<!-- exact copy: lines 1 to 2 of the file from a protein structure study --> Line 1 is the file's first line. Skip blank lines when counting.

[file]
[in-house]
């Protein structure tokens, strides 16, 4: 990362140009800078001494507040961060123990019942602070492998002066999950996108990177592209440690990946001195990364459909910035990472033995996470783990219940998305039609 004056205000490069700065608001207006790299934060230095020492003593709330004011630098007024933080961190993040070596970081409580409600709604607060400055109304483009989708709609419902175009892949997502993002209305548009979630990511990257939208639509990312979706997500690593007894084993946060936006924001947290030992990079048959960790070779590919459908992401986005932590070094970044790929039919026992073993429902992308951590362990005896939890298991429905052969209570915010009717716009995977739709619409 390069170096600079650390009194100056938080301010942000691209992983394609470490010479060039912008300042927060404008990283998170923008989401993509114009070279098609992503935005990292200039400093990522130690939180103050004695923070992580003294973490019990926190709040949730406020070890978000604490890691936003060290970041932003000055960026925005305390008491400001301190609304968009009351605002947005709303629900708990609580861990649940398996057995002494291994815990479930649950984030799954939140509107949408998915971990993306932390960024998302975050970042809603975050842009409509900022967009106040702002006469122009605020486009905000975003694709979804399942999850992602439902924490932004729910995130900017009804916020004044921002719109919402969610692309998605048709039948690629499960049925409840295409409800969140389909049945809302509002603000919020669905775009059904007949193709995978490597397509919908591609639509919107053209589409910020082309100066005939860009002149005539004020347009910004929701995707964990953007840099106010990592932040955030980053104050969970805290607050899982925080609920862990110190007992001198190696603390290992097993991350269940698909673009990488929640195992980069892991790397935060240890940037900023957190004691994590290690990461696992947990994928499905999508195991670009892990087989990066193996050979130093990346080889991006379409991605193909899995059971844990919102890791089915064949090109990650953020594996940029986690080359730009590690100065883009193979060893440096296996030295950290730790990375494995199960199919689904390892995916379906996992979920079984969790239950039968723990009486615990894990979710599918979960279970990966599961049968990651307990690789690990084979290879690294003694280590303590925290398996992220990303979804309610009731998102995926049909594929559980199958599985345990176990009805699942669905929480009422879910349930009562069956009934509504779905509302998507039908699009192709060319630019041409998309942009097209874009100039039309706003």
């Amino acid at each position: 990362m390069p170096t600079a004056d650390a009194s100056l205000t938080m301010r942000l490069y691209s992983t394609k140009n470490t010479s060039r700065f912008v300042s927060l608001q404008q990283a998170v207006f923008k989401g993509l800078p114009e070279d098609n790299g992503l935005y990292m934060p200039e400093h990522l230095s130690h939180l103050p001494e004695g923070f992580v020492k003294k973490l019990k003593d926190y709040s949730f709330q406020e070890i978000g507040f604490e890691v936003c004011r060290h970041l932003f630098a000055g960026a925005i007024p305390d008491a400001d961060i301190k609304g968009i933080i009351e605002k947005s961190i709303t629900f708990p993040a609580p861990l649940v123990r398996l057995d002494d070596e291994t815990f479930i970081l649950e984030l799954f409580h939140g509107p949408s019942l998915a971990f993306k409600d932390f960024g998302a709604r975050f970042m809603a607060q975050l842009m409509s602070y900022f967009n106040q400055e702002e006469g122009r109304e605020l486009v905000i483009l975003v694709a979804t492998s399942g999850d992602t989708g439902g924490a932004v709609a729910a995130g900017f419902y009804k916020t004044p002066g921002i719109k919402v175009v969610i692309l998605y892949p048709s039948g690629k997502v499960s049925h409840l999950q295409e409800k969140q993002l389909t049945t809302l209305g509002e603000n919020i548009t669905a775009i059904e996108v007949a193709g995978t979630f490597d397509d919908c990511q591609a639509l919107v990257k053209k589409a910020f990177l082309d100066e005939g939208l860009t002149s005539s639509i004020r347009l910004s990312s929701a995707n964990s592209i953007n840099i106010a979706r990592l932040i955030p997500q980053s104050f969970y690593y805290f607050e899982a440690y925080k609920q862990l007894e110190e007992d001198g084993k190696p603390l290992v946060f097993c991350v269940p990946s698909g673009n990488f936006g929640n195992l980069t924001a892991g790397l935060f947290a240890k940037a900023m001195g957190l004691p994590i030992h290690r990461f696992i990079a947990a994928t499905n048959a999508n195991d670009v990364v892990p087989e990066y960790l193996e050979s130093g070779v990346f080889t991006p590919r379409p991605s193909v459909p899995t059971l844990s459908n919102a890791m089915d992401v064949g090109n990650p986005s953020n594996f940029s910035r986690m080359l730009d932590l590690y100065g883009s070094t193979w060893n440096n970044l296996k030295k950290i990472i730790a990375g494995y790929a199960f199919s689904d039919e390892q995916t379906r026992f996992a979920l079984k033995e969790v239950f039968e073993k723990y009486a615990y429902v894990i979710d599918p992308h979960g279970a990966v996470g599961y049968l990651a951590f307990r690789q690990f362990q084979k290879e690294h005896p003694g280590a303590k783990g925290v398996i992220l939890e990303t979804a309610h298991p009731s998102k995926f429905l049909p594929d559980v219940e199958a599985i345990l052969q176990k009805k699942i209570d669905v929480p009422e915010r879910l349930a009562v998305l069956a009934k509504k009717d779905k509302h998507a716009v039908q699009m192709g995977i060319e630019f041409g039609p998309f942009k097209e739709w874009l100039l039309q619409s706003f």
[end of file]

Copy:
[in-house]
């Protein structure tokens, strides 16, 4: 990362140009800078001494507040961060123990019942602070492998002066999950996108990177592209440690990946001195990364459909910035990472033995996470783990219940998305039609 004056205000490069700065608001207006790299934060230095020492003593709330004011630098007024933080961190993040070596970081409580409600709604607060400055109304483009989708709609419902175009892949997502993002209305548009979630990511990257939208639509990312979706997500690593007894084993946060936006924001947290030992990079048959960790070779590919459908992401986005932590070094970044790929039919026992073993429902992308951590362990005896939890298991429905052969209570915010009717716009995977739709619409 390069170096600079650390009194100056938080301010942000691209992983394609470490010479060039912008300042927060404008990283998170923008989401993509114009070279098609992503935005990292200039400093990522130690939180103050004695923070992580003294973490019990926190709040949730406020070890978000604490890691936003060290970041932003000055960026925005305390008491400001301190609304968009009351605002947005709303629900708990609580861990649940398996057995002494291994815990479930649950984030799954939140509107949408998915971990993306932390960024998302975050970042809603975050842009409509900022967009106040702002006469122009605020486009905000975003694709979804399942999850992602439902924490932004729910995130900017009804916020004044921002719109919402969610692309998605048709039948690629499960049925409840295409409800969140389909049945809302509002603000919020669905775009059904007949193709995978490597397509919908591609639509919107053209589409910020082309100066005939860009002149005539004020347009910004929701995707964990953007840099106010990592932040955030980053104050969970805290607050899982925080609920862990110190007992001198190696603390290992097993991350269940698909673009990488929640195992980069892991790397935060240890940037900023957190004691994590290690990461696992947990994928499905999508195991670009892990087989990066193996050979130093990346080889991006379409991605193909899995059971844990919102890791089915064949090109990650953020594996940029986690080359730009590690100065883009193979060893440096296996030295950290730790990375494995199960199919689904390892995916379906996992979920079984969790239950039968723990009486615990894990979710599918979960279970990966599961049968990651307990690789690990084979290879690294003694280590303590925290398996992220990303979804309610009731998102995926049909594929559980199958599985345990176990009805699942669905929480009422879910349930009562069956009934509504779905509302998507039908699009192709060319630019041409998309942009097209874009100039039309706003």